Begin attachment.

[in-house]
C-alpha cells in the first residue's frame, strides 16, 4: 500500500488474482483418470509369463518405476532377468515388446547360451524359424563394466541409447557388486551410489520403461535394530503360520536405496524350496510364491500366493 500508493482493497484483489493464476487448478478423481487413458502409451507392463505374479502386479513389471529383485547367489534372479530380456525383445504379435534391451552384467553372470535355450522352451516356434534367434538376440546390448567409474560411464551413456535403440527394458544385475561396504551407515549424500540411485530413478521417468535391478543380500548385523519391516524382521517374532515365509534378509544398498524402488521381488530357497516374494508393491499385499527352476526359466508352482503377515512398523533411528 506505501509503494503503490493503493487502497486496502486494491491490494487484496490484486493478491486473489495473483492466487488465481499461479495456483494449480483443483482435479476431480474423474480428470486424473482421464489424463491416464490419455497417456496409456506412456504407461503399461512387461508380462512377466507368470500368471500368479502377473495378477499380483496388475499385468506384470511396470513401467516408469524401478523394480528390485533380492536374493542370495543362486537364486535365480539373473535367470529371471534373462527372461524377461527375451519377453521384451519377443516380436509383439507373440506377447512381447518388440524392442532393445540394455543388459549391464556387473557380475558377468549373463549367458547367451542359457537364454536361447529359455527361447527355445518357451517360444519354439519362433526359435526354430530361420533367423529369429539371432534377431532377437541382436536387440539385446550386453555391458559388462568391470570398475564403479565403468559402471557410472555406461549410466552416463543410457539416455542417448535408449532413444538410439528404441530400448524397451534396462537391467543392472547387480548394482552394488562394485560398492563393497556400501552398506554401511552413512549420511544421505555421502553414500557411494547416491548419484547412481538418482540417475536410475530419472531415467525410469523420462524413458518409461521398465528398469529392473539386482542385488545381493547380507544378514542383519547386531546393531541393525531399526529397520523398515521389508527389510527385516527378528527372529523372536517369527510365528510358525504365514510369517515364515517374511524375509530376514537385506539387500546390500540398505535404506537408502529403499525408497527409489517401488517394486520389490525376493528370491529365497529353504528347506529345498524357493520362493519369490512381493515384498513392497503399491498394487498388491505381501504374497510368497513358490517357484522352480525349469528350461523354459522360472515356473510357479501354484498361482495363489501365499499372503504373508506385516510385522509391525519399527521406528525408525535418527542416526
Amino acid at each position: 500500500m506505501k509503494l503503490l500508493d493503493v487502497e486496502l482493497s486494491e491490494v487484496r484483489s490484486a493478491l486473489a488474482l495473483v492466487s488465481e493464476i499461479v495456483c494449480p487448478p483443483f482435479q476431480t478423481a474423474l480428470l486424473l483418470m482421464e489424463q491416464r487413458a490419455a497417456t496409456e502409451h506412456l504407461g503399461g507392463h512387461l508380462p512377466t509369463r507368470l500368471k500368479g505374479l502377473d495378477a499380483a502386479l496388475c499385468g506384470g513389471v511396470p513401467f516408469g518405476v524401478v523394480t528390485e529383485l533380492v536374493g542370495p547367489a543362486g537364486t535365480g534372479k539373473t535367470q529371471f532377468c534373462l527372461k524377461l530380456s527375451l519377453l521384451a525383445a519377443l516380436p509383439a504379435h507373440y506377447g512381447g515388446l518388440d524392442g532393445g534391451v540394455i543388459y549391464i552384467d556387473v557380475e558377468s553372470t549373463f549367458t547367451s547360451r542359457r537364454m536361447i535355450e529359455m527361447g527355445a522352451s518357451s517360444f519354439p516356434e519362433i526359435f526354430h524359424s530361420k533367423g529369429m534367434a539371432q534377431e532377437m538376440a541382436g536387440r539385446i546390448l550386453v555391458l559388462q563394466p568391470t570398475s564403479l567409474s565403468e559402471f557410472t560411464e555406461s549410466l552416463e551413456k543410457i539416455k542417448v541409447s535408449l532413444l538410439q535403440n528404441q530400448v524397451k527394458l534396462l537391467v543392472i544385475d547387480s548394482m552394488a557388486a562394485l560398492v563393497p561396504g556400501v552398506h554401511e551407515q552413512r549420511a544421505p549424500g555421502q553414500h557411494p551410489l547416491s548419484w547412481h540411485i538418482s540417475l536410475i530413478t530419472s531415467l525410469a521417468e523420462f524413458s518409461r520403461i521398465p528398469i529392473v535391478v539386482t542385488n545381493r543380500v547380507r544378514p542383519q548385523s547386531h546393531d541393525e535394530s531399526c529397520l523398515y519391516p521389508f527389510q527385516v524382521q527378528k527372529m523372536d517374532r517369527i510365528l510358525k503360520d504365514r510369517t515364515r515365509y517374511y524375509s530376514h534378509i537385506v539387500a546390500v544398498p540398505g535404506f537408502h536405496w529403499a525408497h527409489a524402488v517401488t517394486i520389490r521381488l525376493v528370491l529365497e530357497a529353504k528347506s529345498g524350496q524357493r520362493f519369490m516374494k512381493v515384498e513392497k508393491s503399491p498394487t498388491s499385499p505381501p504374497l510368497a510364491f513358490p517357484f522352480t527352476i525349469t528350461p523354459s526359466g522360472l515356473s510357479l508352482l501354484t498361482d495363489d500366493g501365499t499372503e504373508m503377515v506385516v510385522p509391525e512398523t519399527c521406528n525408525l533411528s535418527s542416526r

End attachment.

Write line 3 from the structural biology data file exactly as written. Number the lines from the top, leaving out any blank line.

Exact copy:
Amino acid at each position: 500500500m506505501k509503494l503503490l500508493d493503493v487502497e486496502l482493497s486494491e491490494v487484496r484483489s490484486a493478491l486473489a488474482l495473483v492466487s488465481e493464476i499461479v495456483c494449480p487448478p483443483f482435479q476431480t478423481a474423474l480428470l486424473l483418470m482421464e489424463q491416464r487413458a490419455a497417456t496409456e502409451h506412456l504407461g503399461g507392463h512387461l508380462p512377466t509369463r507368470l500368471k500368479g505374479l502377473d495378477a499380483a502386479l496388475c499385468g506384470g513389471v511396470p513401467f516408469g518405476v524401478v523394480t528390485e529383485l533380492v536374493g542370495p547367489a543362486g537364486t535365480g534372479k539373473t535367470q529371471f532377468c534373462l527372461k524377461l530380456s527375451l519377453l521384451a525383445a519377443l516380436p509383439a504379435h507373440y506377447g512381447g515388446l518388440d524392442g532393445g534391451v540394455i543388459y549391464i552384467d556387473v557380475e558377468s553372470t549373463f549367458t547367451s547360451r542359457r537364454m536361447i535355450e529359455m527361447g527355445a522352451s518357451s517360444f519354439p516356434e519362433i526359435f526354430h524359424s530361420k533367423g529369429m534367434a539371432q534377431e532377437m538376440a541382436g536387440r539385446i546390448l550386453v555391458l559388462q563394466p568391470t570398475s564403479l567409474s565403468e559402471f557410472t560411464e555406461s549410466l552416463e551413456k543410457i539416455k542417448v541409447s535408449l532413444l538410439q535403440n528404441q530400448v524397451k527394458l534396462l537391467v543392472i544385475d547387480s548394482m552394488a557388486a562394485l560398492v563393497p561396504g556400501v552398506h554401511e551407515q552413512r549420511a544421505p549424500g555421502q553414500h557411494p551410489l547416491s548419484w547412481h540411485i538418482s540417475l536410475i530413478t530419472s531415467l525410469a521417468e523420462f524413458s518409461r520403461i521398465p528398469i529392473v535391478v539386482t542385488n545381493r543380500v547380507r544378514p542383519q548385523s547386531h546393531d541393525e535394530s531399526c529397520l523398515y519391516p521389508f527389510q527385516v524382521q527378528k527372529m523372536d517374532r517369527i510365528l510358525k503360520d504365514r510369517t515364515r515365509y517374511y524375509s530376514h534378509i537385506v539387500a546390500v544398498p540398505g535404506f537408502h536405496w529403499a525408497h527409489a524402488v517401488t517394486i520389490r521381488l525376493v528370491l529365497e530357497a529353504k528347506s529345498g524350496q524357493r520362493f519369490m516374494k512381493v515384498e513392497k508393491s503399491p498394487t498388491s499385499p505381501p504374497l510368497a510364491f513358490p517357484f522352480t527352476i525349469t528350461p523354459s526359466g522360472l515356473s510357479l508352482l501354484t498361482d495363489d500366493g501365499t499372503e504373508m503377515v506385516v510385522p509391525e512398523t519399527c521406528n525408525l533411528s535418527s542416526r